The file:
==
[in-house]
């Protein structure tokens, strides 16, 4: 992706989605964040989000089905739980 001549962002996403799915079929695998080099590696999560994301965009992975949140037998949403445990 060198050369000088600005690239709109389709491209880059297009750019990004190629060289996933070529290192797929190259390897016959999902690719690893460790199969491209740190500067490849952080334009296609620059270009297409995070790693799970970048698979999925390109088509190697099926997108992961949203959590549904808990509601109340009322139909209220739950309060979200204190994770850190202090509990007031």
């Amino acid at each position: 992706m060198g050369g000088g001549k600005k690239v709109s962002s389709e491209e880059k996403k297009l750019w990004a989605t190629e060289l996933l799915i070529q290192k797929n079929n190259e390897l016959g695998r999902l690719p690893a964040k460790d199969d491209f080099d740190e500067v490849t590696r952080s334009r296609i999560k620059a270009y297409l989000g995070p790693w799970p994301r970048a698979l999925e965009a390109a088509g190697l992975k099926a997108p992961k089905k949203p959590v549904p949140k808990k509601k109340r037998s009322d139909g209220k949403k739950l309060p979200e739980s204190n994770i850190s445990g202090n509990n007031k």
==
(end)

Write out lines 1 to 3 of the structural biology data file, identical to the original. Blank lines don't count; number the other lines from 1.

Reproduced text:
[in-house]
């Protein structure tokens, strides 16, 4: 992706989605964040989000089905739980 001549962002996403799915079929695998080099590696999560994301965009992975949140037998949403445990 060198050369000088600005690239709109389709491209880059297009750019990004190629060289996933070529290192797929190259390897016959999902690719690893460790199969491209740190500067490849952080334009296609620059270009297409995070790693799970970048698979999925390109088509190697099926997108992961949203959590549904808990509601109340009322139909209220739950309060979200204190994770850190202090509990007031």
């Amino acid at each position: 992706m060198g050369g000088g001549k600005k690239v709109s962002s389709e491209e880059k996403k297009l750019w990004a989605t190629e060289l996933l799915i070529q290192k797929n079929n190259e390897l016959g695998r999902l690719p690893a964040k460790d199969d491209f080099d740190e500067v490849t590696r952080s334009r296609i999560k620059a270009y297409l989000g995070p790693w799970p994301r970048a698979l999925e965009a390109a088509g190697l992975k099926a997108p992961k089905k949203p959590v549904p949140k808990k509601k109340r037998s009322d139909g209220k949403k739950l309060p979200e739980s204190n994770i850190s445990g202090n509990n007031k």